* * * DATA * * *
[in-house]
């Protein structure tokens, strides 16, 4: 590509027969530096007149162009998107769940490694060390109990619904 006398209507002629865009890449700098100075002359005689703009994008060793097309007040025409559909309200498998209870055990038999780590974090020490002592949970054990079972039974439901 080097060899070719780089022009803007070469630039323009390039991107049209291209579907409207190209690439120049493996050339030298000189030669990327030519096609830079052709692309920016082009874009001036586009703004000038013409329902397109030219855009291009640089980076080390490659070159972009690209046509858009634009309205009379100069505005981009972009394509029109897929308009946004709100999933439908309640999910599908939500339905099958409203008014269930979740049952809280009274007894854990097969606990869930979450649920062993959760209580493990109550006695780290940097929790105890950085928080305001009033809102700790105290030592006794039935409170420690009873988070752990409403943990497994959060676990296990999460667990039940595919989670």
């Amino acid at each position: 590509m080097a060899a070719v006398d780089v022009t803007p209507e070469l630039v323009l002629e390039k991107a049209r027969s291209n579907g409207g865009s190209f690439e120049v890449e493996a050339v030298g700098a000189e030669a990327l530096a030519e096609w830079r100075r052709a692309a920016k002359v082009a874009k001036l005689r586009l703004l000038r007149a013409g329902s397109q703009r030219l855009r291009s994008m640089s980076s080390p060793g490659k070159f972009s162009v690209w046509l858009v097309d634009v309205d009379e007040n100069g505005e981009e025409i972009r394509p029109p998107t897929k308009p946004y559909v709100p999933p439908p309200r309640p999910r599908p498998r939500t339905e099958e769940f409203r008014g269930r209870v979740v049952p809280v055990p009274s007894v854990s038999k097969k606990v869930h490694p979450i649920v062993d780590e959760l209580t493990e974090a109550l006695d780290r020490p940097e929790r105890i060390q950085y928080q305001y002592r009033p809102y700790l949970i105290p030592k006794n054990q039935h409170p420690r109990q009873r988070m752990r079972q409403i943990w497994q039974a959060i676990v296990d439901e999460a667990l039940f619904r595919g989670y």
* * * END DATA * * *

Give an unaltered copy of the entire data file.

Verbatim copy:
[in-house]
């Protein structure tokens, strides 16, 4: 590509027969530096007149162009998107769940490694060390109990619904 006398209507002629865009890449700098100075002359005689703009994008060793097309007040025409559909309200498998209870055990038999780590974090020490002592949970054990079972039974439901 080097060899070719780089022009803007070469630039323009390039991107049209291209579907409207190209690439120049493996050339030298000189030669990327030519096609830079052709692309920016082009874009001036586009703004000038013409329902397109030219855009291009640089980076080390490659070159972009690209046509858009634009309205009379100069505005981009972009394509029109897929308009946004709100999933439908309640999910599908939500339905099958409203008014269930979740049952809280009274007894854990097969606990869930979450649920062993959760209580493990109550006695780290940097929790105890950085928080305001009033809102700790105290030592006794039935409170420690009873988070752990409403943990497994959060676990296990999460667990039940595919989670």
């Amino acid at each position: 590509m080097a060899a070719v006398d780089v022009t803007p209507e070469l630039v323009l002629e390039k991107a049209r027969s291209n579907g409207g865009s190209f690439e120049v890449e493996a050339v030298g700098a000189e030669a990327l530096a030519e096609w830079r100075r052709a692309a920016k002359v082009a874009k001036l005689r586009l703004l000038r007149a013409g329902s397109q703009r030219l855009r291009s994008m640089s980076s080390p060793g490659k070159f972009s162009v690209w046509l858009v097309d634009v309205d009379e007040n100069g505005e981009e025409i972009r394509p029109p998107t897929k308009p946004y559909v709100p999933p439908p309200r309640p999910r599908p498998r939500t339905e099958e769940f409203r008014g269930r209870v979740v049952p809280v055990p009274s007894v854990s038999k097969k606990v869930h490694p979450i649920v062993d780590e959760l209580t493990e974090a109550l006695d780290r020490p940097e929790r105890i060390q950085y928080q305001y002592r009033p809102y700790l949970i105290p030592k006794n054990q039935h409170p420690r109990q009873r988070m752990r079972q409403i943990w497994q039974a959060i676990v296990d439901e999460a667990l039940f619904r595919g989670y």